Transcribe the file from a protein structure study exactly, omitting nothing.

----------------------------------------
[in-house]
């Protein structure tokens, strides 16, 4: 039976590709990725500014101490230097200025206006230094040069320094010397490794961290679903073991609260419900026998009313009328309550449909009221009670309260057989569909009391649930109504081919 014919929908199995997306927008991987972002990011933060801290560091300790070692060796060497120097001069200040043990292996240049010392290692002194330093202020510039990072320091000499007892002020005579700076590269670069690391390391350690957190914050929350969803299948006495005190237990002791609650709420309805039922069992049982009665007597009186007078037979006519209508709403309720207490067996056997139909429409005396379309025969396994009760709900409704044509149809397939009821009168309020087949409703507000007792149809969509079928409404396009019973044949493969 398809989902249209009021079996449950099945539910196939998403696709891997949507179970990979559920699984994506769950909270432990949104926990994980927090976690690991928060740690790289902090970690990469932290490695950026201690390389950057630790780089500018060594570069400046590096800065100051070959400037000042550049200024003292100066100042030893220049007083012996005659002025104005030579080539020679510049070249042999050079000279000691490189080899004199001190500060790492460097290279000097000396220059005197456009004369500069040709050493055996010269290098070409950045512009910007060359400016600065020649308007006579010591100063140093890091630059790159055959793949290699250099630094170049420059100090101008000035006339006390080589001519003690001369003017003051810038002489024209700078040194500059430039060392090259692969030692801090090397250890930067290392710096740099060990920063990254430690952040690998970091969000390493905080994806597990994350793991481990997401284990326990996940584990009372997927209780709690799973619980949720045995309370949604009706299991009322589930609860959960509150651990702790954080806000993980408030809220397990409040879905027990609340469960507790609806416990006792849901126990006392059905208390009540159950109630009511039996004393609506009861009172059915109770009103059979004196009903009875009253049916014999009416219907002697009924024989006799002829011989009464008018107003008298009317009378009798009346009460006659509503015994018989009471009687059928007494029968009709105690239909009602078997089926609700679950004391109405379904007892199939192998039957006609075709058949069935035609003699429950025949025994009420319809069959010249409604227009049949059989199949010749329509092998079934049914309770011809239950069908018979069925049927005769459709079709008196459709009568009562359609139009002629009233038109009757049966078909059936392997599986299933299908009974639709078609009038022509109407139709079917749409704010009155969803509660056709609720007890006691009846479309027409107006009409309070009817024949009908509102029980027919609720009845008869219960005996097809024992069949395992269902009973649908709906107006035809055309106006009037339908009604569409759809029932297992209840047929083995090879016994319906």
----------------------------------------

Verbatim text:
[in-house]
């Protein structure tokens, strides 16, 4: 039976590709990725500014101490230097200025206006230094040069320094010397490794961290679903073991609260419900026998009313009328309550449909009221009670309260057989569909009391649930109504081919 014919929908199995997306927008991987972002990011933060801290560091300790070692060796060497120097001069200040043990292996240049010392290692002194330093202020510039990072320091000499007892002020005579700076590269670069690391390391350690957190914050929350969803299948006495005190237990002791609650709420309805039922069992049982009665007597009186007078037979006519209508709403309720207490067996056997139909429409005396379309025969396994009760709900409704044509149809397939009821009168309020087949409703507000007792149809969509079928409404396009019973044949493969 398809989902249209009021079996449950099945539910196939998403696709891997949507179970990979559920699984994506769950909270432990949104926990994980927090976690690991928060740690790289902090970690990469932290490695950026201690390389950057630790780089500018060594570069400046590096800065100051070959400037000042550049200024003292100066100042030893220049007083012996005659002025104005030579080539020679510049070249042999050079000279000691490189080899004199001190500060790492460097290279000097000396220059005197456009004369500069040709050493055996010269290098070409950045512009910007060359400016600065020649308007006579010591100063140093890091630059790159055959793949290699250099630094170049420059100090101008000035006339006390080589001519003690001369003017003051810038002489024209700078040194500059430039060392090259692969030692801090090397250890930067290392710096740099060990920063990254430690952040690998970091969000390493905080994806597990994350793991481990997401284990326990996940584990009372997927209780709690799973619980949720045995309370949604009706299991009322589930609860959960509150651990702790954080806000993980408030809220397990409040879905027990609340469960507790609806416990006792849901126990006392059905208390009540159950109630009511039996004393609506009861009172059915109770009103059979004196009903009875009253049916014999009416219907002697009924024989006799002829011989009464008018107003008298009317009378009798009346009460006659509503015994018989009471009687059928007494029968009709105690239909009602078997089926609700679950004391109405379904007892199939192998039957006609075709058949069935035609003699429950025949025994009420319809069959010249409604227009049949059989199949010749329509092998079934049914309770011809239950069908018979069925049927005769459709079709008196459709009568009562359609139009002629009233038109009757049966078909059936392997599986299933299908009974639709078609009038022509109407139709079917749409704010009155969803509660056709609720007890006691009846479309027409107006009409309070009817024949009908509102029980027919609720009845008869219960005996097809024992069949395992269902009973649908709906107006035809055309106006009037339908009604569409759809029932297992209840047929083995090879016994319906």